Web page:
Launching
awareness
raising
initiatives

 


 

Guiding principle
 

The standards recommend (inter-) national sport organisations and public authorities to encourage awareness on the topic of sexual violence against children in sport among the public, sport staff, athletes, and parents.

It is recommended to develop awareness raising campaigns and inform athletes about their rights. Awareness raising initiatives should include information on the existence and complexity of sexual violence in sport, basic information on facts and figures, as well as risk factors and impact.

Why? Breaking the taboo, sharing the knowledge, discussing the topic, building the understanding, changing the attitude and prompting action on sexual violence against children in sport.

 

Tips from PSS+ partners and experts when starting with awareness raising initiatives

 

  1. Clarify who the target audience is and tailor the awareness raising materials to it.
  2. Stay away from messages that put responsibility on the child or stereotypes, and avoid using negative, judgmental or scaremongering messages.  The wording should be carefully chosen.
  3. Use short and easy to understand messages that can be spread using social media (e.g. Violence concerns us all / all is responsible / all can help to stop it, No violence is justified (play by the rules), It is not the victim’s fault, Keep sport safe / preserve sport values, Sport can help to protect children).
  4. Use daily life situations / cases that can be easily understandable and recognisable.
  5. Encourage openness and provide direction on how to disclose.
  6. Communicate about concrete actions that sport stakeholders can take (e.g. information on support services, helplines, etc.).
  7. Publicise initiatives.
  8. Discuss your ideas and actions within your organisation: raising awareness is a collective responsibility!
  9. Consult with relevant stakeholders to make sure initiatives are in line with demographics (e.g. athletes, children, coaches) and involve children and young athletes in the development of awareness raising initiatives.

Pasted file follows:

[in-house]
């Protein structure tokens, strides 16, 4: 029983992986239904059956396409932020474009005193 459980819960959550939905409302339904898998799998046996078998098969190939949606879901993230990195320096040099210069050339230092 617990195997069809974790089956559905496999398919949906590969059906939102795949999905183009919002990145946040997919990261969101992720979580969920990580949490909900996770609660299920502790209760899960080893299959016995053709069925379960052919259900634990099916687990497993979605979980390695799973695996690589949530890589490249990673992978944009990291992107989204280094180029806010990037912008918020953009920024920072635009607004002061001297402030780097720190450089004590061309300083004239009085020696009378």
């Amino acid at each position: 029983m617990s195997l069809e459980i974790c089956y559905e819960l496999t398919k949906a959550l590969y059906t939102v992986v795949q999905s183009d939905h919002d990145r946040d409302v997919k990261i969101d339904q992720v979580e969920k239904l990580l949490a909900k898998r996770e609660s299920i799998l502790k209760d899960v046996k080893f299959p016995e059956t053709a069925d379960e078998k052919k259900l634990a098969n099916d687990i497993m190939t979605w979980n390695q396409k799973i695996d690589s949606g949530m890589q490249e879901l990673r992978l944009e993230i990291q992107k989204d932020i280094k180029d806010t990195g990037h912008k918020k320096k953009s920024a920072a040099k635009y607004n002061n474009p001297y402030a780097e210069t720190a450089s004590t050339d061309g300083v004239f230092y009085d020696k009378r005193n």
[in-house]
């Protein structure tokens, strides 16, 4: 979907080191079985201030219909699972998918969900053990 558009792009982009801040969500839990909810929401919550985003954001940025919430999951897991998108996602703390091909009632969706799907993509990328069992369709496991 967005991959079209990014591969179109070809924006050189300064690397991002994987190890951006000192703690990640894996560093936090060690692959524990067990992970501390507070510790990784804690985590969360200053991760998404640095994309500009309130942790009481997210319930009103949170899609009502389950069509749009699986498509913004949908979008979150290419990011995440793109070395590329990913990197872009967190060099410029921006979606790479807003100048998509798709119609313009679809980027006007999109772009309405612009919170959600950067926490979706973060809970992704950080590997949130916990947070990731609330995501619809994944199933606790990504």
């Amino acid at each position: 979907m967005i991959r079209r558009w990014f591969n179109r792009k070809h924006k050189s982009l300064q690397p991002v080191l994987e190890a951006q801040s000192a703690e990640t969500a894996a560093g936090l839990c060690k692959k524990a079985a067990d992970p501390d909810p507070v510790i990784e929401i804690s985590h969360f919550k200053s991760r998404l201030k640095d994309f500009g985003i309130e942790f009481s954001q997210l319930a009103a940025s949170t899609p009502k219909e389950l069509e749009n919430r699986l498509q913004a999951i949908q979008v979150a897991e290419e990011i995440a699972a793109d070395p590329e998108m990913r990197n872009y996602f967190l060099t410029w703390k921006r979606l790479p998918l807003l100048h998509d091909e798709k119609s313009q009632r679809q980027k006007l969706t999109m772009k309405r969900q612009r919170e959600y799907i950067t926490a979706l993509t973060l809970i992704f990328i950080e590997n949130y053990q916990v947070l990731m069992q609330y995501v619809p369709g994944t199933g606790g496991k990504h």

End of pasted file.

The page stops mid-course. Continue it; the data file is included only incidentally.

10. Develop training and educational programs, dedicated to coaches, sport leaders, PE teachers, volunteers, children, high performance athletes, parents, etc. Awareness raising campaigns should be in tandem with training and educational programs.

Examples of practices and initiatives

Allowed to care, allowed to intervene guide

Organisation responsible: Finnish Olympic Committee

Target groups of the practice:  Adults in sport, including parents, coaches, instructors, sport club leaders, and others with responsibility for children and young people’s sport.

Abstract: “Allowed to Care, Allowed to Intervene: A Guide for Adults on Sexual Harassment and Abuse in Sport” was the first guide in Finland on the prevention and management of sexual harassment and child abuse in sport. It aims to increase stakeholders’ knowledge and understanding of sexual harassment and child abuse in sport. The guide defines sexual harassment and abuse in sport, explains the principles underpinning adult-child athlete interactions and appropriate coach-child athlete relationships, and offers guidelines for individuals and sports clubs on the development of ethical sports culture. It also provides information on the mechanisms for managing suspected sexual harassment, abuse or other unethical behaviour, and includes an educational tool for identifying and raising awareness on various forms of sexual harassment and abuse in sport.